A frustrating day for Dee Caffari who's currently battling with unstable winds in nteh Atlantic
Date 13 December 2005
Position S 16° 51’/W 35° 38′
Speed over ground 4.7kts
Apparent wind speed 7.1 kts
True wind speed 9.4kts
The early hours of Tuesday morning proved to be really frustrating. After having such a good day’s sail and then to be left with a nightmare morning, it did not do well to put me in a positive frame of mind.
The wind was blowing from directions in the range of 030 degrees to 120 degrees. It also had a strength that varied from 10 knots to 25 knots. It just made me really frustrated and really tired. Clouds were the main cause of all the shifts but even in the clear skies the wind was having a mind of its own. There must have been something happening somewhere nearby to have had that effect on the breeze where I was sailing.
This trend continued all morning and then in the afternoon the breeze was really dying out and then along came the clouds with all sorts of breeze from all sorts of directions again. They departed and left me with barely 6 knots of breeze and I was sailing hard on the breeze for a while. Again, I was back to keeping Aviva moving as best as I could to avoid her stopping at all costs. Fortunately our heading was still in the right direction. All day long there was probably only a postage stamp size of blue sky, all around was grey but still the oppressive heat remained.
It is frustrating as hell having unstable winds. The whole aim is to be sailing as fast as I can in order to return home quicker. I could have done endless sail changes today but the wind didn’t stay put long enough to allow me to get the new sail from the sail locker. I have to keep Aviva, her equipment and myself in one piece to achieve the complete circumnavigation, so making the correct calls on sail plan is essential, otherwise I spend endless hours sewing, which as a one person job is very difficult, or I expend excess energy for little reward. It is days like yesterday that I find myself talking to anyone around that will listen and asking what the grand plan is, and how on earth I am meant to make decisions when there is so little to help me. I just really wanted a break.
Well, the evening left me wondering what else I could possibly do. I had hoisted the code 0 and it had made little difference. I also noticed that the repair I made was handling all the strain and the luff rope was still slack, so I dropped the sail for me to alter the repair and then re hoisted, only when I hoisted it again the head got caught on the top of the headsail’s furling gear. It took me three goes to hoist the sail, so after all that effort I am flying it anyway. I am now sat watching every shift of breeze and also I keep checking the tack of the sail. The last thing I need right now is for the sail to break again. Progress is slow but we are moving and that is the important part. Sleep I feel will come later when we have settled into some steadier breeze. That is looking around Friday time.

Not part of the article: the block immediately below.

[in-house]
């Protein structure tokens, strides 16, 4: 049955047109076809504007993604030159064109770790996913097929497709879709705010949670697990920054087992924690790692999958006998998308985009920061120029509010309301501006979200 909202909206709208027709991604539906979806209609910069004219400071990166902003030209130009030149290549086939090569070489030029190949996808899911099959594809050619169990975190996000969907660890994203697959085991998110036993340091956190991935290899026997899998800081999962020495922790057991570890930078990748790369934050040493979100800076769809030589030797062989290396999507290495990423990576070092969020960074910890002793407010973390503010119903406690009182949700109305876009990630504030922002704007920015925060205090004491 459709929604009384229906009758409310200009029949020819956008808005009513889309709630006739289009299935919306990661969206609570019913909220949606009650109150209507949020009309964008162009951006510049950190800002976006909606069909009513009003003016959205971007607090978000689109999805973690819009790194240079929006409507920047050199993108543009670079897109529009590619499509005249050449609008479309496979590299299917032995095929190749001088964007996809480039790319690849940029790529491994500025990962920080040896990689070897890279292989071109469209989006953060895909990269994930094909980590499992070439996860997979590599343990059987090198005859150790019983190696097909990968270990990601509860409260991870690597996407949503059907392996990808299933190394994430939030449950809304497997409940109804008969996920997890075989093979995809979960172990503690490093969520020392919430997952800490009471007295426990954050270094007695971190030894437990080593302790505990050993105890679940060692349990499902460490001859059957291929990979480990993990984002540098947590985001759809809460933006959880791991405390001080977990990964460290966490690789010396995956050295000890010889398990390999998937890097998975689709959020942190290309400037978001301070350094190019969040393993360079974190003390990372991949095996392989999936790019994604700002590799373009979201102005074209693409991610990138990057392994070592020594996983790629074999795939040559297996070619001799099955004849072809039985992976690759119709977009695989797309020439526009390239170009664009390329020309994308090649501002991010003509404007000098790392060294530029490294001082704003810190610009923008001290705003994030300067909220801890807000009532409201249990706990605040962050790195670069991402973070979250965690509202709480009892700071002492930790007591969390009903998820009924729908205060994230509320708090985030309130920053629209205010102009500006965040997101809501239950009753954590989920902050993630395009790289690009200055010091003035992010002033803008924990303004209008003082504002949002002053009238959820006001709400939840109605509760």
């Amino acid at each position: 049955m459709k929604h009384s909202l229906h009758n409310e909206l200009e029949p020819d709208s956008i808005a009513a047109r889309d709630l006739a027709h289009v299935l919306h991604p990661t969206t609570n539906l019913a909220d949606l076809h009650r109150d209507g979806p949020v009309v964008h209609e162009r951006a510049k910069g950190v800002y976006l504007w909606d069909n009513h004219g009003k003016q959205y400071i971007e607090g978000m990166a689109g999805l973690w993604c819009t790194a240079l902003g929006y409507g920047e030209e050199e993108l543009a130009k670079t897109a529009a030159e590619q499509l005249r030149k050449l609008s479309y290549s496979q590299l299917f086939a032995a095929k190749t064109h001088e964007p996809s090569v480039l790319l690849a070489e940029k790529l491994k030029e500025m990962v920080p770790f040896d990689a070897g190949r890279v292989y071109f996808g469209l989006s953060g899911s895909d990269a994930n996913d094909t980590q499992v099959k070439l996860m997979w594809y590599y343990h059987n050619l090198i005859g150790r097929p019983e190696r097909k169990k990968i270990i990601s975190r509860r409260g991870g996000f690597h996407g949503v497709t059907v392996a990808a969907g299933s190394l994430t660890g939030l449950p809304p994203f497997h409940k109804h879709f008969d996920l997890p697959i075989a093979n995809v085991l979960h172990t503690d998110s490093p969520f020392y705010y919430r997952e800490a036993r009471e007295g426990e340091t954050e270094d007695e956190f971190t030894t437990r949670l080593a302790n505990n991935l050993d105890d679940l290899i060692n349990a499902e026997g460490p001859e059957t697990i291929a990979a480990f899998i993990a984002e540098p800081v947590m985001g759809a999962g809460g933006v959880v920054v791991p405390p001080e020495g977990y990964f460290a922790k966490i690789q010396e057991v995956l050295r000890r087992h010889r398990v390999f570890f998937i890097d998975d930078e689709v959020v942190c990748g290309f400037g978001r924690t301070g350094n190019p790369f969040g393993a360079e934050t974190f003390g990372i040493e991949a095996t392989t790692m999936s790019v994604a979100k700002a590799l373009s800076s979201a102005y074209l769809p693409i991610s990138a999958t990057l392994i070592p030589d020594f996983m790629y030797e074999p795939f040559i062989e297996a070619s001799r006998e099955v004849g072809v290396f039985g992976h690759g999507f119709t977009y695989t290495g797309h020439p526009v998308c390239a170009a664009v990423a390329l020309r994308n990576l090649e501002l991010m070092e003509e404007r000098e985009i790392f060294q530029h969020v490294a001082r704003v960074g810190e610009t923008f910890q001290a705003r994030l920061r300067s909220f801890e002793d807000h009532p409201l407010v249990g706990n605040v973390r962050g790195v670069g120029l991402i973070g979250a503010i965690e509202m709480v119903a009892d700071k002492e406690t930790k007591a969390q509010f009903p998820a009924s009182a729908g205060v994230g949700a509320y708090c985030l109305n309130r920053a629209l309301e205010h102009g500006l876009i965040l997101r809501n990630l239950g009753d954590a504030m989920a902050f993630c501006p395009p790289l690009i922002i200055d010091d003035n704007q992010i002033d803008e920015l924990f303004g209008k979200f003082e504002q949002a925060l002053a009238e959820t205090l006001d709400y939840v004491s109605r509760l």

I have just scared myself to death. Whilst writing this, the autopilot alarm sounded. The pilot often has errors and you have to go on deck, steer for a little bit and then allow the pilot to calm down and it can be switched on again. So I leap on deck, engage the wheel and turn around to clear the autopilot fault to find a bird sat on top of the box. He must have been having a rest and found the warmth of the autopilot motor quite comfortable. When everything was settled, I went to return to writing and his mate joined him. It’s all very well mixing with nature but I did tell them that this is meant to be a single handed affair and if they were going to stay for a while the least they could do was make conversation!
Dee, Aviva and a couple of birds!